“America is at a tipping point,” Palin wrote in a Facebook announcement. “As I’ve watched the far left destroy the country, I knew I had to step up and join the fight.”
Palin is reemerging as a political candidate in a Republican Party that is much friendlier to her brand of populism than it was when she was named John McCain’s running mate in 2008. Palin’s campaign announcement is rife with the same sort of indignation that brought her to prominence 14 years ago and arguably gave way to form President Donald Trump’s political rise.
“At this critical time in our nation’s history, we need leaders who will combat the left’s socialist, big-government, America-last agenda,” Palin said. “This country was built by heroes, and the radical left dishonors their legacies by opening our borders to illegal immigrants, mortgaging our children’s future, and selling out our nation’s interests to the highest bidder.”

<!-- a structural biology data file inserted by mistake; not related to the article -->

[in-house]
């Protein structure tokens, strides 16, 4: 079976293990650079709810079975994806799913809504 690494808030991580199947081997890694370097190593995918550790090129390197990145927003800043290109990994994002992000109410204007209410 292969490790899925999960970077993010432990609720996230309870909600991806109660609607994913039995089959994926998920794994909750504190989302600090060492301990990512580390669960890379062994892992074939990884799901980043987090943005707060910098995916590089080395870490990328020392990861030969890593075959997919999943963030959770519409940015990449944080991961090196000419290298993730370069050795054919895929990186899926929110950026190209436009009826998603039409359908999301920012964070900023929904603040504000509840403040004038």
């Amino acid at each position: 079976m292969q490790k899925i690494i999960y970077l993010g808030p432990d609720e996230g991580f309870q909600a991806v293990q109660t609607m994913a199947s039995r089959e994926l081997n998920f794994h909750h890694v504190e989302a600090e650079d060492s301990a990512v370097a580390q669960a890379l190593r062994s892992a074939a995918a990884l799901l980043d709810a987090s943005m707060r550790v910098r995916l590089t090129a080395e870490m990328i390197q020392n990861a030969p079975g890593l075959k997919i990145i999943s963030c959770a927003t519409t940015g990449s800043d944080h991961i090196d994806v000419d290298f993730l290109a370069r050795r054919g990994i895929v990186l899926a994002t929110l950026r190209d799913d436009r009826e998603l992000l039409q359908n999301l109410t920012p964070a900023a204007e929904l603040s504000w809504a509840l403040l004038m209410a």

Palin is joining a very crowded field, as 51 candidates have filed for the chance to fill the vacancy. Her run coincides with major changes to Alaska’s voting system. Palin will appear on the open primary ballot in June, and if she is among the top four candidates, she’ll move to the August general election that will employ ranked-choice voting.
The TIP with Alisa Wiersema
The first Democratic Senate primary debate of Pennsylvania’s campaign season kicked off with three podiums and just two candidates on stage. Although the race’s frontrunner, Lt. Gov. John Fetterman, did not attend the Sunday afternoon event, fellow Senate contenders Rep. Connor Lamb and state Rep. Malcolm Kenyatta launched several attacks at Fetterman in his absence.
The candidates invoked the lieutenant governor’s name on matters of policy and rhetoric, and both called out a 2013 incident in which Fetterman, armed with a shotgun, confronted a Black man after hearing gunfire near his home. At the time, Fetterman was the mayor of Braddock in western Pennsylvania. Since then, he acknowledged his role in the interaction, and has said he wasn’t aware of the race or gender of the person he moved to “intercept.”
In the days leading up to the debate, Lamb claimed Fetterman was skipping the event because he wanted to avoid addressing what happened. Kenyatta posted a graphic with the definition of the word “cowardice” on Twitter in response to a headline about Fetterman sitting out the debate.